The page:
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The urinary microbiome and its contribution to lower urinary tract symptoms; ICI-RS 2015

Drake, Marcus J., Morris, Nicola, Apostolidis, Apostolos, Rahnama'i, Mohammad S. and Marchesi, Julian Roberto 2017. The urinary microbiome and its contribution to lower urinary tract symptoms; ICI-RS 2015. Neurourology and Urodynamics 36 (4) , pp. 850-853. 10.1002/nau.23006

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Abstract

Aims: The microbiome is the term used for the symbiotic microbial colonisation of healthy organs. Studies have found bacterial identifiers within voided urine which is apparently sterile on conventional laboratory culture, and accordingly there may be health and disease implications. Methods: The International Consultation on Incontinence Research Society (ICI-RS) established a literature review and expert consensus discussion focussed on the increasing awareness of the urinary microbiome, and potential research priorities. Results: The consensus considered the discrepancy between findings of conventional clinical microbiology methods, which generally rely on culture parameters predisposed towards certain ‘‘expected’’ organisms. Discrepancy between selective culture and RNA sequencing to study speciesspecific 16S ribosomal RNA is increasingly clear, and highlights the possibility that protective or harmful bacteria may be overlooked where microbiological methods are selective. There are now strong signals of the existence of a ‘‘core’’ urinary microbiome for the human urinary tract, particularly emerging with ageing. The consensus reviewed the potential relationship between a patient’s microbiome and lower urinary tract dysfunction, whether low-count bacteriuria may be clinically significant and mechanisms which could associate micro-organisms with lower urinary tract symptoms. Conclusions: Key research priorities identified include the need to establish the scope of microbiome across the range of normality and clinical presentations, and gain consensus on testing protocols. Proteomics to study enzymatic and other functions may be necessary, since different bacteria may have overlapping phenotype. Longitudinal studies into risk factors for exposure, cumulative risk, and emergence of disease need to undertaken. Neurourol. Urodynam. 36:850–853, 2017.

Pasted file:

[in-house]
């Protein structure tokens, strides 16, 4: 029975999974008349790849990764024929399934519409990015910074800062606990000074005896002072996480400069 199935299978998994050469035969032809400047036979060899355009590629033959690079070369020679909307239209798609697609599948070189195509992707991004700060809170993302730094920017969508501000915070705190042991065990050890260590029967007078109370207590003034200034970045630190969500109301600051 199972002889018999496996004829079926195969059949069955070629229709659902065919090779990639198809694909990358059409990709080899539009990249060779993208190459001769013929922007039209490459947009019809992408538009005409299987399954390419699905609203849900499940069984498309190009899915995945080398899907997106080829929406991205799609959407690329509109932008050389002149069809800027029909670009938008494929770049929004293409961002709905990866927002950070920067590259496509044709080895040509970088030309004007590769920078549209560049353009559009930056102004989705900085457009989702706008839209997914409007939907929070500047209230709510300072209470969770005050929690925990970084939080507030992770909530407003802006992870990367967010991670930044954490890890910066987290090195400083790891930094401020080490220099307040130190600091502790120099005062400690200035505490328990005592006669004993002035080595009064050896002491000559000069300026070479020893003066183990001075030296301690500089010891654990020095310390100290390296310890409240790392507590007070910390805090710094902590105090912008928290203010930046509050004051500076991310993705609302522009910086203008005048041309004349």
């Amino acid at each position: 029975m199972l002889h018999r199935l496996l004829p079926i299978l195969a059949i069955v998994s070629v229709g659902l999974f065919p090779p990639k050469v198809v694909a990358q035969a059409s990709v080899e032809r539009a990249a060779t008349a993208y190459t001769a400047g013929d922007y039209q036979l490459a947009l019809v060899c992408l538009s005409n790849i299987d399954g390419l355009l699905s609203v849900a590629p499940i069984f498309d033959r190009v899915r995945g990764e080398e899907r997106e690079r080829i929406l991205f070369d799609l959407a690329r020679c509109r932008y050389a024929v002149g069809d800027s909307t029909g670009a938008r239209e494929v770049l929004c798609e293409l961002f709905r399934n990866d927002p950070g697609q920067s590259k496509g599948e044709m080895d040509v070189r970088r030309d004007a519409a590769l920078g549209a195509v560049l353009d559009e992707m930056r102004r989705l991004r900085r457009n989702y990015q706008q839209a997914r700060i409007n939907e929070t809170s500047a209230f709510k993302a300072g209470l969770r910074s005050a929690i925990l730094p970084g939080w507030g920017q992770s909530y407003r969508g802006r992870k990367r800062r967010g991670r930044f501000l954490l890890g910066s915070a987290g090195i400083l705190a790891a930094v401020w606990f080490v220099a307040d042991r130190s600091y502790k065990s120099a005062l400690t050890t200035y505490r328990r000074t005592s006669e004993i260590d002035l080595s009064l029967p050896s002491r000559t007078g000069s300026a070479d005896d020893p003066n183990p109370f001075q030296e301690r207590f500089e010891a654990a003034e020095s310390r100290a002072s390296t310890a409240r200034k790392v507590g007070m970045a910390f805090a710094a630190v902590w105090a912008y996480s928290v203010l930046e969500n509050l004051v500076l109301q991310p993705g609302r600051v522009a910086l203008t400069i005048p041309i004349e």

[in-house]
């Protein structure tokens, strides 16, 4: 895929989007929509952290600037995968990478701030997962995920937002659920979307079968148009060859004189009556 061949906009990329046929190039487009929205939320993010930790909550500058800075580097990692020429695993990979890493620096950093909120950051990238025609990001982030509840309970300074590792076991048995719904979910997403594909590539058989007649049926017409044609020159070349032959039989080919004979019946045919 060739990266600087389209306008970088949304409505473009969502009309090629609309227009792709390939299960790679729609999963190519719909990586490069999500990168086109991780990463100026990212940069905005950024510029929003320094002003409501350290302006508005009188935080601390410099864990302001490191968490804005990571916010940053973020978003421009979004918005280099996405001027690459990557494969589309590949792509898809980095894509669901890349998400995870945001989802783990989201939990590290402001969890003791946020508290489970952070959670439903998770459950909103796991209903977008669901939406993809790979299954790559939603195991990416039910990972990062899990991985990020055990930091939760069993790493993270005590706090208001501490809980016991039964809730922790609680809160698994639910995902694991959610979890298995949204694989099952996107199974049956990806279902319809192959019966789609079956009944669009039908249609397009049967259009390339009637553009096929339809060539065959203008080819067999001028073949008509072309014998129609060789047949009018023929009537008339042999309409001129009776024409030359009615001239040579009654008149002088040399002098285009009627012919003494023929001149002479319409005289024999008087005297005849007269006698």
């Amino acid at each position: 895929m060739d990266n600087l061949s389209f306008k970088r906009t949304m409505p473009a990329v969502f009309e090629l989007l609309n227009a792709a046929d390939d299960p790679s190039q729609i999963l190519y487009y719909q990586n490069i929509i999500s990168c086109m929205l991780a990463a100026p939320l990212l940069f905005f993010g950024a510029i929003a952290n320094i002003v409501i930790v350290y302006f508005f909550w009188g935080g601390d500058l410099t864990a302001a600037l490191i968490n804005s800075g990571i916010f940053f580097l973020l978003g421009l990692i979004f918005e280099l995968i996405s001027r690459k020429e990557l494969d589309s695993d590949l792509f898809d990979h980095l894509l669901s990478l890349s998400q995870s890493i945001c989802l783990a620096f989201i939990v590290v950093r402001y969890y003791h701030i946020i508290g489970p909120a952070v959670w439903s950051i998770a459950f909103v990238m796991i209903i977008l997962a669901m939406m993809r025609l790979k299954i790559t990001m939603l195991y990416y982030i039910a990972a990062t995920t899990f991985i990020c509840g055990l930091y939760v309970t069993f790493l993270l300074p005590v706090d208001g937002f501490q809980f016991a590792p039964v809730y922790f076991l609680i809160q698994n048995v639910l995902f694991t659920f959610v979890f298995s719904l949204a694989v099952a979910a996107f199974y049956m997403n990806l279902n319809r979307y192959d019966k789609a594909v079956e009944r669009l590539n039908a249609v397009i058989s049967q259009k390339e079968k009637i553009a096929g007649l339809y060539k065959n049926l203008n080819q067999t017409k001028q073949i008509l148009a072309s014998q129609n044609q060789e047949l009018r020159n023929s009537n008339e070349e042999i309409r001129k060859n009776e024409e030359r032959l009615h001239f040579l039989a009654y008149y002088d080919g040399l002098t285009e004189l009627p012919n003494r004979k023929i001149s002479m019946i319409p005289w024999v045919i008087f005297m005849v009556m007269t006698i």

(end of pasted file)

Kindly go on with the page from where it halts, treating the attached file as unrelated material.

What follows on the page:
Item Type: Article
Date Type: Published Online
Status: Published
Schools: Biosciences
Publisher: Wiley-Liss
ISSN: 0733-2467
Date of First Compliant Deposit: 6 June 2017
Date of Acceptance: 7 March 2016
Last Modified: 03 Jan 2018 09:37
URI: http://orca.cf.ac.uk/id/eprint/101181

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